Small steps to creat­ing a hu­man-friendly work­place

Em­ploy­ers have a role to play in re­duc­ing work­place stress and im­prov­ing staff well­be­ing

The Irish Times - Business - - WORLD OF WORK - Olive Keogh

In re­cent weeks, two il­lus­tri­ous bod­ies have flagged prob­lems with the Ir­ish psy­che. The OECD told us that 18.5 per cent of Ir­ish peo­ple have a men­tal health dis­or­der and that men­tal health prob­lems are cost­ing the econ­omy more than €8 bil­lion a year, while the ESRI re­ported that work-re­lated stress here has dou­bled over the past five years.

These are not ab­stract num­bers. They rep­re­sent real peo­ple with real prob­lems, and many of them are part of the Ir­ish work­force. As such, these re­ports should be of ma­jor con­cern to em­ploy­ers who have a role to play in try­ing to make things bet­ter.

Apart from the head­line-grab­bing num­bers, the ESRI’s re­port also made the point that work­place stress is a highly com­plex prob­lem, fraught with what its au­thor, He­len Rus­sell, de­scribes as “psy­choso­cial risks” in­clud­ing high lev­els of emo­tional de­mands on work­ers.

Tack­ling the big of­fend­ers such as bul­ly­ing, ha­rass­ment and un­rea­son­able work­loads is an ob­vi­ous place to start, but peo­ple’s men­tal well­be­ing – and con­se­quently their re­silience and abil­ity to deal with things – is of­ten im­proved by sur­pris­ingly small steps that em­ploy­ers can take to cre­ate a friend­lier work­ing en­vi­ron­ment.


These im­prove­ments can be sub­tle, and some – such as pos­i­tive re­in­force­ment – can be at the “touchy-feely” end of the em­ployer-em­ployee re­la­tion­ship, where not all man­agers feel com­fort­able. But even sim­ple things, such as en­sur­ing the heat­ing works prop­erly in the win­ter, can have a big ef­fect on how peo­ple feel at, and about, work, and can pay off in terms of pos­i­tive at­ti­tude and fewer sick days.

Phys­i­cal in­fra­struc­ture such as of­fice de­sign, per­sonal space, sound-dead­en­ing, good ven­ti­la­tion and ad­e­quate light all have a big im­pact on how happy peo­ple are in their work­ing en­vi­ron­ment. Get it wrong and there are con­se­quences.

For ex­am­ple, over­crowd­ing typ­i­cally leads to de­fen­sive be­hav­iour and poor in­ter­per­sonal re­la­tion­ships, as peo­ple have to pro­tect their patch.

Open-plan of­fices, once the epit­ome of pro­gres­sive think­ing, are no longer flavour of the month, as it turns out that peo­ple talk less and this can con­trib­ute to feel­ings of iso­la­tion. Open plan can also com­pro­mise em­ploy­ees’ abil­ity to fo­cus and, when peo­ple can’t con­cen­trate, they cope by dis­en­gag­ing from their col­leagues and so are less will­ing to col­lab­o­rate.

This type of open-plan of­fice be­hav­iour was an­a­lysed in a July 2018 study (The Im­pact of the “Open” Workspace on Hu­man Col­lab­o­ra­tion) by Har­vard Busi­ness School as­so­ciate pro­fes­sor Ethan Bern­stein and re­searcher Stephen Tur­ban, which showed the im­pact of open plan on em­ploy­ees’ face-to-face, email and in­stant mes­sag­ing (IM) in­ter­ac­tion pat­terns.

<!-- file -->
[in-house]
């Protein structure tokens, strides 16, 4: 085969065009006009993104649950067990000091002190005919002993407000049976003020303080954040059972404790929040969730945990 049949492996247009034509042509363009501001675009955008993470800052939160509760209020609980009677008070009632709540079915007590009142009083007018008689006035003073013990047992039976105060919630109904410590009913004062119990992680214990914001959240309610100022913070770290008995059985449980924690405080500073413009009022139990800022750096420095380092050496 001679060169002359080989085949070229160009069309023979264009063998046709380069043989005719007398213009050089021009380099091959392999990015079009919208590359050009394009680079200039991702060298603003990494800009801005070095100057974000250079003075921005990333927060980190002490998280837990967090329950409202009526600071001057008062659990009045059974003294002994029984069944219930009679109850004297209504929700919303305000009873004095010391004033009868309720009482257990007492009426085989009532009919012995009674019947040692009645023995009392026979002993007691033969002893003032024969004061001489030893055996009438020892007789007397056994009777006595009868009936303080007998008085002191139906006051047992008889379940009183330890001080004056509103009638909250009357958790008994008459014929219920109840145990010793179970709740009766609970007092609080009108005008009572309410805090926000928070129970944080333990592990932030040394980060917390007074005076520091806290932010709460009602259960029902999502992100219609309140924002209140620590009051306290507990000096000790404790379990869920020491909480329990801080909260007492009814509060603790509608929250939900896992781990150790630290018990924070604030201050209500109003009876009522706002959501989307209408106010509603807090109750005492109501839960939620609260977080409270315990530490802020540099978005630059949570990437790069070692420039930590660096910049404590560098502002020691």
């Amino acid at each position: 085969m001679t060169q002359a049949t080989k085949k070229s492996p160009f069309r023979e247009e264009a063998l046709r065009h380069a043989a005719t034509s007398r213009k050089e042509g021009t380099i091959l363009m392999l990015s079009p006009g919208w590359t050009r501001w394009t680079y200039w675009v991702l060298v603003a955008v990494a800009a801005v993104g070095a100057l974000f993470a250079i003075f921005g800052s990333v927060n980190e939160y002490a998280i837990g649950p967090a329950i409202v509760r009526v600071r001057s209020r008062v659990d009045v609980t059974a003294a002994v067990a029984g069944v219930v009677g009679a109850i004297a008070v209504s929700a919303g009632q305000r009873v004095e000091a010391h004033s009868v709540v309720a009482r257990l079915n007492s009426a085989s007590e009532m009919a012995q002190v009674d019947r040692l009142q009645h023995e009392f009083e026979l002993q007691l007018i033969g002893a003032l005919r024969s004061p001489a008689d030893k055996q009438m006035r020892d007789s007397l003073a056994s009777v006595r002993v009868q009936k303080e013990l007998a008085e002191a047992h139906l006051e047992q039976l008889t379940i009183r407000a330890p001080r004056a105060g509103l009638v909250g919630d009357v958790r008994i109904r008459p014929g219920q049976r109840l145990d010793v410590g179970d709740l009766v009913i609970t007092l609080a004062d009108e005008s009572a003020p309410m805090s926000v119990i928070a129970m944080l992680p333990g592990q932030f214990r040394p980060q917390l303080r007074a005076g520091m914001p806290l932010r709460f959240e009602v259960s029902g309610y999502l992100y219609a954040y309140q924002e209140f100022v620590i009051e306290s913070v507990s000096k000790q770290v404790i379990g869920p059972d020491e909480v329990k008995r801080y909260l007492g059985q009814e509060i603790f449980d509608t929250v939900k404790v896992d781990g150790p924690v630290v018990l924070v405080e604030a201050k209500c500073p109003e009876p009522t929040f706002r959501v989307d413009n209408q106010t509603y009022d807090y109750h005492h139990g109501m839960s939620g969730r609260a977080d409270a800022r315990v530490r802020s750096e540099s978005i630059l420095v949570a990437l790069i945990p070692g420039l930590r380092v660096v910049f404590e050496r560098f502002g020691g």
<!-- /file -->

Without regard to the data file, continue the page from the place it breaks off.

“Con­trary to com­mon belief,” the au­thors say, “the vol­ume of face-to-face in­ter­ac­tion de­creased sig­nif­i­cantly (by about 70 per cent) with an as­so­ci­ated in­crease in elec­tronic in­ter­ac­tion. In short, rather than prompt­ing in­creas­ingly vi­brant

face-to-face col­lab­o­ra­tion, open ar­chi­tec­ture ap­peared to trig­ger a nat­u­ral hu­man re­sponse to so­cially with­draw from of­fice-mates and in­ter­act in­stead over email and IM.”

When there is con­stant dis­trac­tion in the work­place, peo­ple’s cog­ni­tive and emo­tional re­sources are de­pleted as it re­quires so much ef­fort just to stay fo­cused. As a re­sult, stress lev­els go up, pro­duc­tiv­ity goes down, and peo­ple be­come more er­ror-prone.

Vis­ual and au­di­ble pri­vacy

Many busi­nesses need col­lab­o­ra­tive work­ing en­vi­ron­ments to thrive, but this needs to be bal­anced with break­out or quiet spa­ces where peo­ple can get away from the buzz and have both vis­ual and au­di­ble pri­vacy. There is also am­ple ev­i­dence that where peo­ple work in an aes­thet­i­cally pleas­ing space and/or have ac­cess to sooth­ing fea­tures such as an ex­te­rior view and nat­u­ral day­light, it can be restora­tive and can coun­ter­act at least some of the stress and brain drain.

One of the ways em­ploy­ers can re­duce em­ployee stress at this time of the year is by turn­ing the lights on, says Dr Sarah O’Neill, a psy­chol­o­gist with Dublin-based cor­po­rate health com­pany Spec­trum Well­ness.

“The on­set of win­ter, dark evenings and wors­en­ing weather can re­ally af­fect our sense of over­all well­be­ing,” she says.

“In the work­place, sea­sonal mood changes can re­sult in greater lev­els of ab­sen­teeism and re­duced pro­duc­tiv­ity. Staff morale can dip, di­rectly im­pact­ing the wider work­ing en­vi­ron­ment.

“For em­ploy­ers, changes may be sub­tle and they might feel it’s not their place to get in­volved, but it’s of­ten in the best in­ter­est of both em­ployer and em­ployee that emo­tional well­be­ing is­sues are ad­dressed proac­tively to re­duce nega­tive out­comes.

“Mood changes are not un­usual and peo­ple shouldn’t be overly con­cerned if they no­tice a dip in en­ergy lev­els or a change in ap­petite.

“How­ever, when such changes neg­a­tively im­pact our phys­i­cal or men­tal well­be­ing, they can­not be ig­nored, par­tic­u­larly at work, where we spend so much of our day.”

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